Late last year, Jonathan Lundgren, a South Dakota-based entomologist with the U.S. Department of Agriculture, submitted an article to the scientific journal Naturwissenschaften. It described how clothianidin—one of a controversial class of pesticides called neonicotinoids—harmed monarch butterflies. The paper was accepted. Then, in February, a supervisor confronted Lundgren. She informed him that the paper shouldn't have been submitted without official approval. It was sensitive.

Not long after, the National Academy of Sciences scheduled Lundgren to give a presentation on the effects of genetically modified crops on farmland ecology. As is customary, the NAS would pay for his travel to Washington, D.C. Lundgren accepted, but didn't complete the requisite agency paperwork—something that's technically against the rules, but not unusual, with scientists instead filing when they return. Lundgren was reportedly boarding the plane when instructed to return home and reimburse airfare costs out of his own pocket.

In August the USDA formally suspended Lundgren for these transgressions. But according to Lundgren, he wasn't punished for breaking a few rules. Instead, he says, the very agency responsible for America's farms and food punished him for his science.

For anyone who cares about scientific integrity, or about agricultural practices and policies with profound consequences for everyday life, it's a disturbing allegation. The potential ramifications extend beyond Lundgren to other scientists who might be discouraged from studying important but politically contentious topics.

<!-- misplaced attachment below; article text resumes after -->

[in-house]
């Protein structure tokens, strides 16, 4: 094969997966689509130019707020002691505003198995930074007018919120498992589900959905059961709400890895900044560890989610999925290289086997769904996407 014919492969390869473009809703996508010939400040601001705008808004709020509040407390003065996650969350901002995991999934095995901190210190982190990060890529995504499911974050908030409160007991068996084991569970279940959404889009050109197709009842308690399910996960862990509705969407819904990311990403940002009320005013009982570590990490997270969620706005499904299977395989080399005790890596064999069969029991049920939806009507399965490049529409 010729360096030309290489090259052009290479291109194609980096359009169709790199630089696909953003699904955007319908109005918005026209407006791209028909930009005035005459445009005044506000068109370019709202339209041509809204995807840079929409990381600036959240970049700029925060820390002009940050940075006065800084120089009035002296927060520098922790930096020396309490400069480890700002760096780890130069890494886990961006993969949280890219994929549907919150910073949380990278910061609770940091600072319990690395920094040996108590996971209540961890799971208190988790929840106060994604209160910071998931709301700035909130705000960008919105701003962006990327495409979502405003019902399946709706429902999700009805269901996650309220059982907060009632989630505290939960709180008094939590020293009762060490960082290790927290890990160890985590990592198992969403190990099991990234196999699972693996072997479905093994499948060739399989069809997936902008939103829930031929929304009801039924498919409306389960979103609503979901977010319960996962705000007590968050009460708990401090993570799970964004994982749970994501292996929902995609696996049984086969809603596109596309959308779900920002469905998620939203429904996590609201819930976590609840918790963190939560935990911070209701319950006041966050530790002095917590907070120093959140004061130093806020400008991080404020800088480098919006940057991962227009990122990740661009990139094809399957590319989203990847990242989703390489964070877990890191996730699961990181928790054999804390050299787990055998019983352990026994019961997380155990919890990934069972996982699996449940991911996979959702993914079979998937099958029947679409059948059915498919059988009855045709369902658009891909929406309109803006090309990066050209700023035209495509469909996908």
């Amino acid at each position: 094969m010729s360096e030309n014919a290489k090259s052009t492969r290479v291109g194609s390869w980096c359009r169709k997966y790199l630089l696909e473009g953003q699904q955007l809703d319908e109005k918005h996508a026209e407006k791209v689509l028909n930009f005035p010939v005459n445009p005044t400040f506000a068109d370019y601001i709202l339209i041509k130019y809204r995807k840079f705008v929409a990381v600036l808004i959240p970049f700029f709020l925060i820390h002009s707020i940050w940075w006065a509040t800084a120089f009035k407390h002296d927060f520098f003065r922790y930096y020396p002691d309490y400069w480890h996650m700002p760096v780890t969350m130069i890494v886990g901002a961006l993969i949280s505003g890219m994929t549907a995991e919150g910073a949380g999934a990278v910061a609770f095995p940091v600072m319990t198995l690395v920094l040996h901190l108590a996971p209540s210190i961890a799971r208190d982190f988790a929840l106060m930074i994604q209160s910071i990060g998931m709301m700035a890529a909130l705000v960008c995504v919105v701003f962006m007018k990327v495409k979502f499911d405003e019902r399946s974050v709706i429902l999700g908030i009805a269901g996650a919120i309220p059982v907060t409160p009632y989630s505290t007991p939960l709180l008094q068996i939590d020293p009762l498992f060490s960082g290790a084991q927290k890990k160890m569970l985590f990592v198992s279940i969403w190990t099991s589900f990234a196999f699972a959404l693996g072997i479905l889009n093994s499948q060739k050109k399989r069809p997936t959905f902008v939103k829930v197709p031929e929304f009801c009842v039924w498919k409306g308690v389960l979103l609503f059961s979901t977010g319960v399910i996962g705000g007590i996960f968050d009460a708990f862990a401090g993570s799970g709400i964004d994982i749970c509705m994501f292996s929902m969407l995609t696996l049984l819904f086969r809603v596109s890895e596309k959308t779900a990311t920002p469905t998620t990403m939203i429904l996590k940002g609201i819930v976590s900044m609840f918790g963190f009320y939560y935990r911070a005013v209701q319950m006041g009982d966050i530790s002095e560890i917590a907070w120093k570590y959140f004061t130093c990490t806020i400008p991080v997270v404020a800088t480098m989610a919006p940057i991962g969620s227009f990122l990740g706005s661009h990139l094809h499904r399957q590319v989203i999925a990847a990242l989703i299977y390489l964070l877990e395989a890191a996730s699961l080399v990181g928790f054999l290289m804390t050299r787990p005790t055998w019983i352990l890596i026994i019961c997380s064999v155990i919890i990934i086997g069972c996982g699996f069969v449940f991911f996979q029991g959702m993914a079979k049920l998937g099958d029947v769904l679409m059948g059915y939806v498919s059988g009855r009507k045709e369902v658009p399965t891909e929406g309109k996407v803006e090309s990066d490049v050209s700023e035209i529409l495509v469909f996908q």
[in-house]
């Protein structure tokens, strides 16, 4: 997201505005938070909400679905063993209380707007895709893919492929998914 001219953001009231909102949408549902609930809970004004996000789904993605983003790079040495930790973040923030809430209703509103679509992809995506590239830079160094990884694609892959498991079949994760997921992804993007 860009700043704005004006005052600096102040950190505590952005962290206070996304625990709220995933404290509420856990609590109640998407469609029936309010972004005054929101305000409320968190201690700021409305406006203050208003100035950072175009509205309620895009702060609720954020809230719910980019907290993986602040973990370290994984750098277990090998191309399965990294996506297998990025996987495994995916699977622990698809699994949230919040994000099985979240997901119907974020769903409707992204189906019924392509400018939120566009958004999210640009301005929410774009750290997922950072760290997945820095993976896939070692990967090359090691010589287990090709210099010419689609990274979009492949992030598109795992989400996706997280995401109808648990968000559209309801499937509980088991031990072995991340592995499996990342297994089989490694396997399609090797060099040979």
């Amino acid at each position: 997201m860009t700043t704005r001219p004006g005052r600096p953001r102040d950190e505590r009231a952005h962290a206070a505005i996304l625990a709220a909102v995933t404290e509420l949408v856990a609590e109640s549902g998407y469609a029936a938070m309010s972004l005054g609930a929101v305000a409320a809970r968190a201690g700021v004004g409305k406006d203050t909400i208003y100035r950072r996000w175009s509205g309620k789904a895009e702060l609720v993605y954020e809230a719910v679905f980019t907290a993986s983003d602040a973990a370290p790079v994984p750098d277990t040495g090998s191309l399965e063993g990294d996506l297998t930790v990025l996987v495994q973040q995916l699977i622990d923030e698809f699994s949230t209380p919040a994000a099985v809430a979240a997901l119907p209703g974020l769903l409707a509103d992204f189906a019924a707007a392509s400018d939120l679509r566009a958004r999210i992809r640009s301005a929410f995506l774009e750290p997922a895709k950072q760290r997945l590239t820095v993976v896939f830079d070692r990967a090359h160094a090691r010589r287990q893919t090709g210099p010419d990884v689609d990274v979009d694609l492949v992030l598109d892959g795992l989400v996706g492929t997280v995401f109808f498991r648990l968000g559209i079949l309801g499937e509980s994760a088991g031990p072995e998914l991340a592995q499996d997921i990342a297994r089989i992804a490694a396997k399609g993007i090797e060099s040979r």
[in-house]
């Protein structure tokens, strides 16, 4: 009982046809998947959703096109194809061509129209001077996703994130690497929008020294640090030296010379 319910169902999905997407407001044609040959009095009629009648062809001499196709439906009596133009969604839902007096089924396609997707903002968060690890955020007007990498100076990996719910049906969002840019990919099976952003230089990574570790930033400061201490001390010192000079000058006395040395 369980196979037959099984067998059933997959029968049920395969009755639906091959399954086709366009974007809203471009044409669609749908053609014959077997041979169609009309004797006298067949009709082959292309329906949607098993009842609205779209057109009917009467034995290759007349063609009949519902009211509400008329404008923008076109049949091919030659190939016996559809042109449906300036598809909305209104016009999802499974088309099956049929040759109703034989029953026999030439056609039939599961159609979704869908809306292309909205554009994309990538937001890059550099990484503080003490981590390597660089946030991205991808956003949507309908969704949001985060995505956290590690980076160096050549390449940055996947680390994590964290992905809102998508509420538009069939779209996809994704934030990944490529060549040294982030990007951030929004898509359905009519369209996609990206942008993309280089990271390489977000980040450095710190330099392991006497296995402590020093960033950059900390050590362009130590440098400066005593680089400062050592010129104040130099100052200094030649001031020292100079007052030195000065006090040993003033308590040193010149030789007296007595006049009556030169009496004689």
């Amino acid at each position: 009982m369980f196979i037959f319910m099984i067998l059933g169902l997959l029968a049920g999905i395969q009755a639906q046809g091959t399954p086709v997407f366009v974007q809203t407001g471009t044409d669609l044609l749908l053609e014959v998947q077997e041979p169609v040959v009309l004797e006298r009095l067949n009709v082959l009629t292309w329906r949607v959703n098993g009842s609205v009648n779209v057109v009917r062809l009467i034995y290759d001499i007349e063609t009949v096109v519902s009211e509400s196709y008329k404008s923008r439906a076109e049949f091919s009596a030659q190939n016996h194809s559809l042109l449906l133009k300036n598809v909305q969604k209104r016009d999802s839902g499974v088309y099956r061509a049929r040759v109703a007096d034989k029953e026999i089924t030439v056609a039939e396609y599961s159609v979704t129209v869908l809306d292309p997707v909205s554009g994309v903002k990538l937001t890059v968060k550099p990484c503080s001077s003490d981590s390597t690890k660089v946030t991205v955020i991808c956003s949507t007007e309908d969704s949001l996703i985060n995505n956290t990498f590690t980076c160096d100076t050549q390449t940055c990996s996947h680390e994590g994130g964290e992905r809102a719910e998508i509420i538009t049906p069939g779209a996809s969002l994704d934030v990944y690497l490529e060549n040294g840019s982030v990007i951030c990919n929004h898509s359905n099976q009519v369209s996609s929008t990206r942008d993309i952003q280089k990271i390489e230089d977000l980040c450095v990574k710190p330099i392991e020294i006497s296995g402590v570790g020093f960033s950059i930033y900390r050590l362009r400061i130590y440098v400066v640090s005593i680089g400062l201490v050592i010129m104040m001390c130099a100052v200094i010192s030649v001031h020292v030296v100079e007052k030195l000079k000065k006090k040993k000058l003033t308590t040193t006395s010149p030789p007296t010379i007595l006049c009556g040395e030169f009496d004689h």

“There's a message: If you want to prosper at USDA, don't make waves,” says Jeff Ruch, the executive director of the watchdog group Public Employees for Environmental Responsibility. “When you do what Jonathan is doing, you do so at your own peril.”

On Wednesday, PEER filed a federal whistleblower complaint on Lundgren's behalf. According to his complaint, the suspension was part of a campaign of harassment that started last spring after two incidents. First, Lundgren talked to a journalist about the risks of a new genetic-engineering technique pioneered by the agribusiness-behemoth Monsanto. Then he peer-reviewed a report by the Center for Food Safety that criticized the overuse of neonicotinoids, which are ubiquitous in American agriculture and linked to widespread declines in pollinators.

After that, recounted Lundgren in a document released with his complaint, “improper reprisal, interference, and hindrance of my career began in earnest.” He was told not to speak again to the media about those topics. His human-resources department launched a six-month-long investigation of Lundgren's lab, interviewing his staff and reviewing their emails in a search for misconduct. Some were dismissed.

According to Lundgren, supervisors rejected his research proposals, throwing his grant-seeking efforts—the lifeblood of any lab—into disarray. A trip abroad to give a presentation became a red-tape nightmare; slides in the presentation, he was told, needed to be reviewed by at least seven administrators, none with direct expertise in his research. Under the strain he stepped down as lead scientist on a major project at his facility, the North Central Agricultural Research Laboratory.